By Charisma L. Miller, Esq.
Brooklyn Daily Eagle
The race for Brooklyn District Attorney continues to heat up. Charles Hynes, the current and longtime DA, is up for reelection in 2013, and two challengers have announced their bid to run.
One of the candidates, Kenneth Thompson, is now calling for the New York State Attorney General to review the DA’s Office after Hynes’ office faced a number of wrongful conviction cases over the past few months.
Thompson, famous for representing the hotel housekeeper who accused Dominique Strauss-Kahn of sexual assault, found the several overturned convictions disturbing.
"In order for the people of Brooklyn to have faith in our criminal justice system, DA Hynes must refer overturned convictions to Attorney General [Eric] Schneiderman for review. Or he should explain to the public his refusal to do so. Justice demands nothing less," Thomson said in a press release.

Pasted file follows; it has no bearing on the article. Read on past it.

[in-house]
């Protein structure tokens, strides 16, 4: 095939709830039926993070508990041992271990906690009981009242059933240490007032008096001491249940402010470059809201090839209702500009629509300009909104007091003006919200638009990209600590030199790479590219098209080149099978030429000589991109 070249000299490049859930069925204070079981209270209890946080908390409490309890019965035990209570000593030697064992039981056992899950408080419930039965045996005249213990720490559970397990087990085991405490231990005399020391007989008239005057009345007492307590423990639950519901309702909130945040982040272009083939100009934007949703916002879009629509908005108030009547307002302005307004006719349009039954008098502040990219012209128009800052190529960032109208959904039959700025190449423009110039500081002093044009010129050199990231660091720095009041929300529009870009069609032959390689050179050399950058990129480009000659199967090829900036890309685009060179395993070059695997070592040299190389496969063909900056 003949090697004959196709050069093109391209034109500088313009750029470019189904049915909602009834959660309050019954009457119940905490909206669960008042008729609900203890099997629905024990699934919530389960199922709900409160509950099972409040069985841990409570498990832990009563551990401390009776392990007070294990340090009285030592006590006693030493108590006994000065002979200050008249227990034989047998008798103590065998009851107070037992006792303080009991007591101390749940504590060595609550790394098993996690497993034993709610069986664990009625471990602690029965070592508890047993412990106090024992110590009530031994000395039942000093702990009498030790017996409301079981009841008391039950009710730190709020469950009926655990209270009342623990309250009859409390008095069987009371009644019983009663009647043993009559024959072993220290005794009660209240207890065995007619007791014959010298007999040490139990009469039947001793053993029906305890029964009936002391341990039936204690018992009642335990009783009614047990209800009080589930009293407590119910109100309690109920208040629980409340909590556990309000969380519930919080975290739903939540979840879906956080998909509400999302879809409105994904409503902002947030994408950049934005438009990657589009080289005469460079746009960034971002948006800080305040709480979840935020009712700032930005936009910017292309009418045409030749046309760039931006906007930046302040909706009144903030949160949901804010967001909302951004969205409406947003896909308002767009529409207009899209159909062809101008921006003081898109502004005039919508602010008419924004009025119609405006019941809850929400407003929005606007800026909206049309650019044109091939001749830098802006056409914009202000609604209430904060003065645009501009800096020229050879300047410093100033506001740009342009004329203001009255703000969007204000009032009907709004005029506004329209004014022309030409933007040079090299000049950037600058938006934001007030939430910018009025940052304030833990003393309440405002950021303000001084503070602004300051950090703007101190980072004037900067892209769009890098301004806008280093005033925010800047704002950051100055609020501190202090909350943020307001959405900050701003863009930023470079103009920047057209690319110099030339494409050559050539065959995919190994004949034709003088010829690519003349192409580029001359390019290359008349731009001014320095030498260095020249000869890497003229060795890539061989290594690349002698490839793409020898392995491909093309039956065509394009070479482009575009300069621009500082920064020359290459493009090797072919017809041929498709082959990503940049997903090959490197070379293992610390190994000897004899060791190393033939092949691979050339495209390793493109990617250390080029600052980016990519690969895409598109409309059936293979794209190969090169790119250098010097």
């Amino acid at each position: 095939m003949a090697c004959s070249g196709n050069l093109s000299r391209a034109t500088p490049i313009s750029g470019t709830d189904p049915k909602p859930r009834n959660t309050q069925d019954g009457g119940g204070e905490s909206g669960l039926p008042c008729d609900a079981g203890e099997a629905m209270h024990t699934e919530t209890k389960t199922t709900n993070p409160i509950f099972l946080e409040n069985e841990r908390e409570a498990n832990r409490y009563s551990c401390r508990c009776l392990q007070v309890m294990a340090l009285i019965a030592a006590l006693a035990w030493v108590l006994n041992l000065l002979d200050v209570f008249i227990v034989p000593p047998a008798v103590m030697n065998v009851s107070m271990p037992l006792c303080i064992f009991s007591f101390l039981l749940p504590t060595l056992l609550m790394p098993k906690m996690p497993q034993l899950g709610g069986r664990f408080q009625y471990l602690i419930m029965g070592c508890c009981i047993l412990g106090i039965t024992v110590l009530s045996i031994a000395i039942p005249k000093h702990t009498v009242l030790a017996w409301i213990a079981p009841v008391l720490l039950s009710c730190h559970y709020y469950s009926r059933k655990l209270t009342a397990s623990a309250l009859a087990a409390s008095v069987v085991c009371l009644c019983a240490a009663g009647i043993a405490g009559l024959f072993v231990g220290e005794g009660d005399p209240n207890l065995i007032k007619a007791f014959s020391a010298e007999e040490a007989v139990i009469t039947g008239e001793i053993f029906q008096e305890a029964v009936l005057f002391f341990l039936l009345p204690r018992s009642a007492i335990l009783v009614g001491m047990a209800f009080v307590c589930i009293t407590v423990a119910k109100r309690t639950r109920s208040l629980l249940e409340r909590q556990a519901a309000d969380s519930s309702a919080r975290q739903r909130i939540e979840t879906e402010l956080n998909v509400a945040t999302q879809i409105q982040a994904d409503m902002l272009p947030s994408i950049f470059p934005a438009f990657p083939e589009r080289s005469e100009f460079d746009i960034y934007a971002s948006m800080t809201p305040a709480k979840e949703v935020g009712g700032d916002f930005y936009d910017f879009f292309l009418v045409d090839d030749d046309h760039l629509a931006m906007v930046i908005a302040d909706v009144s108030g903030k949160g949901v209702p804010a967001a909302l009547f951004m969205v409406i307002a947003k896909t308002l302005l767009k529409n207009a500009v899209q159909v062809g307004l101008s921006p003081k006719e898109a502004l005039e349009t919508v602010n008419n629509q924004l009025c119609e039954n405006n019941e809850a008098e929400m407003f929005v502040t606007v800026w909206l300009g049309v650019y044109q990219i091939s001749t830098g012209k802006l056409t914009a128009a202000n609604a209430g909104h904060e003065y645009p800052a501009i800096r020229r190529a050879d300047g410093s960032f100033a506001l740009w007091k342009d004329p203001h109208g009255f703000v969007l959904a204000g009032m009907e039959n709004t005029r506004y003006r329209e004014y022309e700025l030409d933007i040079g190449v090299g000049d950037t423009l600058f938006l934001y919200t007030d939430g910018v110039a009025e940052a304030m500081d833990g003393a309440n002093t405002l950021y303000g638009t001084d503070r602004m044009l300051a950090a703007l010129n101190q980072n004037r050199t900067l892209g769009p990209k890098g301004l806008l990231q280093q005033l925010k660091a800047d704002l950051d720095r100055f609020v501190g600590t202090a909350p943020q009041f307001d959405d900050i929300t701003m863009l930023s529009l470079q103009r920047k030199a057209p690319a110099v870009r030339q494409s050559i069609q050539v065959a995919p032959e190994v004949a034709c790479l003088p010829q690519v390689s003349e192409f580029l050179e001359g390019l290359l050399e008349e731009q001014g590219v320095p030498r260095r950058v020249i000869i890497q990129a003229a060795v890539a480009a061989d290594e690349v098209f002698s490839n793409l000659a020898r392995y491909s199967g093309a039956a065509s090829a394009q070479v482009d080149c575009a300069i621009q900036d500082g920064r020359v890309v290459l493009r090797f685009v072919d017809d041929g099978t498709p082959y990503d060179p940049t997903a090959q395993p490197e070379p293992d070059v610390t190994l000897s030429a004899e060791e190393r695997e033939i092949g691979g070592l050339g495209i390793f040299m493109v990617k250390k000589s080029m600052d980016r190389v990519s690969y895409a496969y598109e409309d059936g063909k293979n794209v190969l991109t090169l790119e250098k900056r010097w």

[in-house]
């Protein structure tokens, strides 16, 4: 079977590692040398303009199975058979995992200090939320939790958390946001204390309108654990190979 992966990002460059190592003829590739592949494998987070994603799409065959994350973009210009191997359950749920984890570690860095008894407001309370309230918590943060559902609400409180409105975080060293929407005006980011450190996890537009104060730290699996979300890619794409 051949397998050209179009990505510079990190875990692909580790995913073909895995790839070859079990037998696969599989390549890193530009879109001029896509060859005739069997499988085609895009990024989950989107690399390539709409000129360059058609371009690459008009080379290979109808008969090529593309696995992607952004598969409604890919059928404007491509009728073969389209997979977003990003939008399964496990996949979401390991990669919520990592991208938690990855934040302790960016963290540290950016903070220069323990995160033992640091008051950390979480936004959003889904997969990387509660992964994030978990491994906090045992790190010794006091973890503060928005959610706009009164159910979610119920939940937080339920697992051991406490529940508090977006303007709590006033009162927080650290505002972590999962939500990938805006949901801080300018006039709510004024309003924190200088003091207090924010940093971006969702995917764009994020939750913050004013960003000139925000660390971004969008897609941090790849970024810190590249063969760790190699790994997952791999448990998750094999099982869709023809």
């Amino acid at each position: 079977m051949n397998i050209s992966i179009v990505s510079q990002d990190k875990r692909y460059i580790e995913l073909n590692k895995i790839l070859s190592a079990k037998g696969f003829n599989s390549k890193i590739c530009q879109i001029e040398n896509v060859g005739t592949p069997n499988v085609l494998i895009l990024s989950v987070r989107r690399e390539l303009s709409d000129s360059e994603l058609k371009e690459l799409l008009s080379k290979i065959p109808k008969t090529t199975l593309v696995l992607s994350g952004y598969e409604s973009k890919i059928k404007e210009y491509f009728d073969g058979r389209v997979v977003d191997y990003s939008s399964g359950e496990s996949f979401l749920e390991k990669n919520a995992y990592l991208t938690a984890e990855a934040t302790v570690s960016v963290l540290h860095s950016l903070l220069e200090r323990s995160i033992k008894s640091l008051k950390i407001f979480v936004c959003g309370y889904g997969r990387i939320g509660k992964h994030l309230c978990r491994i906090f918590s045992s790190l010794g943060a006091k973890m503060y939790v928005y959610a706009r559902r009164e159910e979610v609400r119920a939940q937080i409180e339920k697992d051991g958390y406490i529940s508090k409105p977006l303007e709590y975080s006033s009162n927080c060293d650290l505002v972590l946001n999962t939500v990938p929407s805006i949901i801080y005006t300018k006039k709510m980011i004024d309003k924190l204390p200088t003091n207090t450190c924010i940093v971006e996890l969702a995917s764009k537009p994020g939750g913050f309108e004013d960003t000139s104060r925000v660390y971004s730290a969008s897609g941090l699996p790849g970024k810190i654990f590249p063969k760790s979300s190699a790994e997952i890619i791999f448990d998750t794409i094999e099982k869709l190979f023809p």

This is not the first time that Thompson has criticized Hynes. When he began his campaign for DA, Thompson alluded that Brooklynites no longer have faith in the DA’s Office with Hynes at the helm.
“The people of Brooklyn have to have confidence that the criminal justice system is being run and operated based on integrity,” Thompson said. “They have to have faith in convictions that come out of the office."
Hynes’ campaign spokesperson George Arzt told the New York Law Journal that Hynes is proud of the work done by the Conviction Integrity Unit, the unit responsible for investigating cases of possible wrongful convictions.
Abe George, Hynes’ other opponent, has recently criticized Hynes for what he sees is the incumbent’s lack of judgment in participating in a docu-series television show titled “Brooklyn DA.”
The series, which is scheduled to air on CBS on May 21, will look at Hynes as he prepares for the contested re-election race as well as the work of the DA’s Office in prosecuting some high-profile cases.
George has requested that CBS halt the show’s broadcast. In a cease and desist letter, George asserted that the show violates New York State campaign finance laws and acts as a “de facto infomercial” for Hynes’ campaign. There is no indication that CBS will delay the show’s broadcast.